The Hip Bone’s Connected to the Jaw Bone

Over the years I have sung a bar or two of that song to my patients while reiterating how everything is connected.  One structure effects the other in ways we never could have imagined. 

Recently while reading articles in the 2009 Journal of Manipulative and Physiological Therapuetics, Volume 32, Number 5; I came across: Influence of the Temporomandibular Joint on Range of Motion of the Hip Joint in Patients with Complex Regional Pain Syndrome.  The conclusion of the study suggested that dysfunction of the jaw joint plays an important role in the restriction of hip motion with patients who experience complex regional pain syndrome.  Basically there is a connection between these two regions of the body; the jaw and the hips.

I was always interested in the jaw, because as a young child my mother would hear me grinding my teeth at night and when she would come into my room and touch me, the grinding would stop.  For some reason this stuck with me and in Chiropractic College I remember looking up articles that related the jaw to many pain syndromes of the body including the neck, back, hips, feet and more. 

I also remember taking a seminar where the chiropractor teaching the class, taught us the importance of considering the dysfunction of the jaw as the to cause of chronic pain issues.  This information became evident to him when a patient of his with chronic knee pain never received relief after undergoing many surgeries.  When the chiropractor began to work on the joints and soft tissue of the jaw, the knee pain went away.  This made the chiropractor much more cogniscent of evaluating the jaw as the possible cause of some chronic pain syndromes.

This is why since graduating in 1989 I have often given patients the following jaw exercises to do at home , which some have even done in their car.  With the mouth closed bring the tip of the tongue onto the top front two teeth covering them completely.  Then sweep the tongue all the way back to the molars, sweep back to the front and then sweep again to the other molars and do this a few times with the upper teeth.  Now bring the tongue down to cover the bottom front two teeth and then sweep the tongue all the way back and forth from one molar to the other molar a few times.  Next open the mouth as wide as it will go and then stick out the tongue as long as it will go, holding up to 10 seconds.  Make sure the shoulders are relaxed while doing these stretches.  This often will be felt in the jaw so don’t overdo it if this is painful, perhaps even ice the jaw joints afterwards.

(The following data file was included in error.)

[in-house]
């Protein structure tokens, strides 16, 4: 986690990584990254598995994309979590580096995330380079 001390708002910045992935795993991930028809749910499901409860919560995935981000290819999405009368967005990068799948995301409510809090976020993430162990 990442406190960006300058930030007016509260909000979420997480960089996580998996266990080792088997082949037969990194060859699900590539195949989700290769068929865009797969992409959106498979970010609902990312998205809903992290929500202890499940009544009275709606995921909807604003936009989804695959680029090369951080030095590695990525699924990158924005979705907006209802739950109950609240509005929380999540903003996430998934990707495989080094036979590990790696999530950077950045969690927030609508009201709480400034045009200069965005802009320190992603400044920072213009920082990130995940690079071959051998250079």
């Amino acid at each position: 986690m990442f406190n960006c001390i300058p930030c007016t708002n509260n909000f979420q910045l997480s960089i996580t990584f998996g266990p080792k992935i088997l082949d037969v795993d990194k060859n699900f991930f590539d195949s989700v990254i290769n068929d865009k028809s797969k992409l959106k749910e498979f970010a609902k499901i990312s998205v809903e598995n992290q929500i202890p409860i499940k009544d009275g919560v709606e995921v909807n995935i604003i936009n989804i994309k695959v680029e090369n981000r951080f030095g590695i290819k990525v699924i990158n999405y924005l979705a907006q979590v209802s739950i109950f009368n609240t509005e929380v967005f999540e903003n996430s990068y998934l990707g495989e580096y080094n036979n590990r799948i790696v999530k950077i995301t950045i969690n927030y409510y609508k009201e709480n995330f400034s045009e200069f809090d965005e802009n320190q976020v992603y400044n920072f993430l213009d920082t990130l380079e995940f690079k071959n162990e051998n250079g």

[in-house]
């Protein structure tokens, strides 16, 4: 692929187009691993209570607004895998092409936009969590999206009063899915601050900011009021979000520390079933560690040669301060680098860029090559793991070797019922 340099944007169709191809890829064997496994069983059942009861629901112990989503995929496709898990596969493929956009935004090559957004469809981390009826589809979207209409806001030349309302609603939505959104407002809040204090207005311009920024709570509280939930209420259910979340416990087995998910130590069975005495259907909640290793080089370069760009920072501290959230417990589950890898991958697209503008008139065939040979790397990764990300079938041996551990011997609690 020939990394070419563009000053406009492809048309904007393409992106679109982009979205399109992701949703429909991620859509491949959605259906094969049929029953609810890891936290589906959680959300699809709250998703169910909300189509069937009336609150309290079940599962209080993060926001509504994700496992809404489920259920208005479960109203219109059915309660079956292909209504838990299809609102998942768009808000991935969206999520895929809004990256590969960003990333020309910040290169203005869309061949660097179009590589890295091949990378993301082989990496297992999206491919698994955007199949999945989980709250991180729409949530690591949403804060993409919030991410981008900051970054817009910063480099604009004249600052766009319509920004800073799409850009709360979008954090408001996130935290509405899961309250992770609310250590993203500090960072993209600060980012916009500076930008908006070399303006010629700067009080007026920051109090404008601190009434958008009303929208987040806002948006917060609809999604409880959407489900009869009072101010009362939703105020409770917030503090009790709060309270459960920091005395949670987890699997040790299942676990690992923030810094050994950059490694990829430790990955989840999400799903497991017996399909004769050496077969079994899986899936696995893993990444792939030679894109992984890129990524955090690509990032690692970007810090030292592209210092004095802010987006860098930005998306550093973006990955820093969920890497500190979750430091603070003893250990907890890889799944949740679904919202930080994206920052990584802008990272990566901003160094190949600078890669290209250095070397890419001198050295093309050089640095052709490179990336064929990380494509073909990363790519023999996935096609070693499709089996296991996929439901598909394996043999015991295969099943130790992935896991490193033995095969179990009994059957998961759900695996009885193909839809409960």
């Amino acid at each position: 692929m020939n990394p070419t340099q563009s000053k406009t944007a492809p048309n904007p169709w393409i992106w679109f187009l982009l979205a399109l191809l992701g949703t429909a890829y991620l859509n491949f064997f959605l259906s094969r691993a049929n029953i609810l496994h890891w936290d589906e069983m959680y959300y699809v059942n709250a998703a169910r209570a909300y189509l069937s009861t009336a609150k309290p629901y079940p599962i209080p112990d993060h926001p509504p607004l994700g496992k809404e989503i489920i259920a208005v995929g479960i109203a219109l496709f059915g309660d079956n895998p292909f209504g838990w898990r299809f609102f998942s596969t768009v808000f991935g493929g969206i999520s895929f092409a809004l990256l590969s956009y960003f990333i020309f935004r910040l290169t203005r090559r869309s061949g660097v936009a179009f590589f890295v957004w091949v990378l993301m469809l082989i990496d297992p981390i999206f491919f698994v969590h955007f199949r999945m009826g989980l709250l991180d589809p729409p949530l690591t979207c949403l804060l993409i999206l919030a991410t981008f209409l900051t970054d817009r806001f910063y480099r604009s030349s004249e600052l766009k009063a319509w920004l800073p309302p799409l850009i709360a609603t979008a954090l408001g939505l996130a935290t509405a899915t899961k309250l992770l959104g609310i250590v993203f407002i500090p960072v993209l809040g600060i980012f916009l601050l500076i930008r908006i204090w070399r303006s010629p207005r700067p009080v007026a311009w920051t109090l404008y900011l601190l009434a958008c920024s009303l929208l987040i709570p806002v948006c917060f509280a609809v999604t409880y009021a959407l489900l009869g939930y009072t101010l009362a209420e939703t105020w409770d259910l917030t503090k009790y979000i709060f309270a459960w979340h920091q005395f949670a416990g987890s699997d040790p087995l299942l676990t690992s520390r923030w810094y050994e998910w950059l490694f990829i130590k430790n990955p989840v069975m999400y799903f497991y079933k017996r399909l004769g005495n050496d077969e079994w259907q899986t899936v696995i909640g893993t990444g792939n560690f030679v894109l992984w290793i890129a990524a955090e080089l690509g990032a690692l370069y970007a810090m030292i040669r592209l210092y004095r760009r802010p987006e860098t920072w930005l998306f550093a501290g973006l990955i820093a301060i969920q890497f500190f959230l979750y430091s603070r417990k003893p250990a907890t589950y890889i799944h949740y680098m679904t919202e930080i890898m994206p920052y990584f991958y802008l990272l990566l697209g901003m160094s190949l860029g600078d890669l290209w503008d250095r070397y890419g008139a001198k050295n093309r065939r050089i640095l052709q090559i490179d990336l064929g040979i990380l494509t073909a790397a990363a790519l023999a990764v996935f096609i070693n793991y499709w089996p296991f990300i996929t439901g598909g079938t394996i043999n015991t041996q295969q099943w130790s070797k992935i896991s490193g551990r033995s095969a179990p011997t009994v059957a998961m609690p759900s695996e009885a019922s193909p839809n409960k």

In the article the authors state they that are not sure why the jaw and the hip joints are connected, yet I have a few ideas why.  Years ago while in anatomy lab when the feet of a cadaver where crossed, it showed movement in the atlas, which is the top vertebrae of the spine.  When you cross the feet, this moves the leg bones, and muscles from the legs hook into the hips.  The muscles in the hips hook into the tailbone and muscles and tendons that hook into the tailbone make there way up to the low back vertebrae, then up to the midback vertebrae and then up to the neck vertebrae.  Combine that information with the knowledge that the jaw muscles connect  to the muscles in the neck.   Based on the knowledge of anatomy, including the muscles, tendons and ligaments that hook from one structure to the other, the pulling of one may create a domino affect up and down to the other structures of the body.

The whole idea is to be respectful that everything really does have to work in harmony for total health and wellbeing.  So the next time you are having chronic pain, try the jaw exercises and see if they help!


6 Responses

  1. Generally I do not post on blogs, but I would like to say that this post really forced me to do so! really nice post.

    • Thanks Elena for your positive comment. Please excuse my very delayed response.

  2. I had screws put in my left jaw joint at age 10. 22 years later (2 weeks ago) I wanted them removed because I thought the metal might be causing chronic pain in my body. They couldn’t remove the hardware but they counter sunk them so they weren’t interfering with the jaw muscles. I never actually noticed a problem with my jaw muscles. Overall the surgery was a huge disappointment to me. However, I have arthritis in my left hip, which started at 14, 4 years after the initial surgery. None of the blood tests showed an autoimmune connection but I thought maybe it was the metal, which they unfortunately couldn’t remove. Long story short, 2 weeks after this surgery my hip still hasn’t completely flared up like it normally does every 7 days. So weird! I decided to look into it and, low and behold, this jaw-hip thing is an actual connection. Weird! Of course now there is some serious damage in the hip joint and so I still have pain, but this might save me a hip replacement which they were recommending I do in 10 years!

    • Glad the surgery showed slight improvement. I work on almost every patient’s jaw that sees me as I believe it is so important to address. My analogy is that the jaw is similar to the top of a violin and if those tuning pegs are pulling the strings too tight it effects the instrument all the way down. I can only imagine our body is the same way with the jaw joint and plates of the head acting as our tuning pegs.

  3. Yes this connection is real. I have had an internal twist because of playing racket sports. So when I really focus on the relaxation I feel these connections. Specially the right internal jaw/ear with right interior tailbone joint vice versa for the left jaw. It helps to imagine two spirals from jaw downwards like the image of the dna strands and am able to connect the points where my body is stressed and thus trigger relaxation. Also tai chi @ also channels the relaxation nicely.

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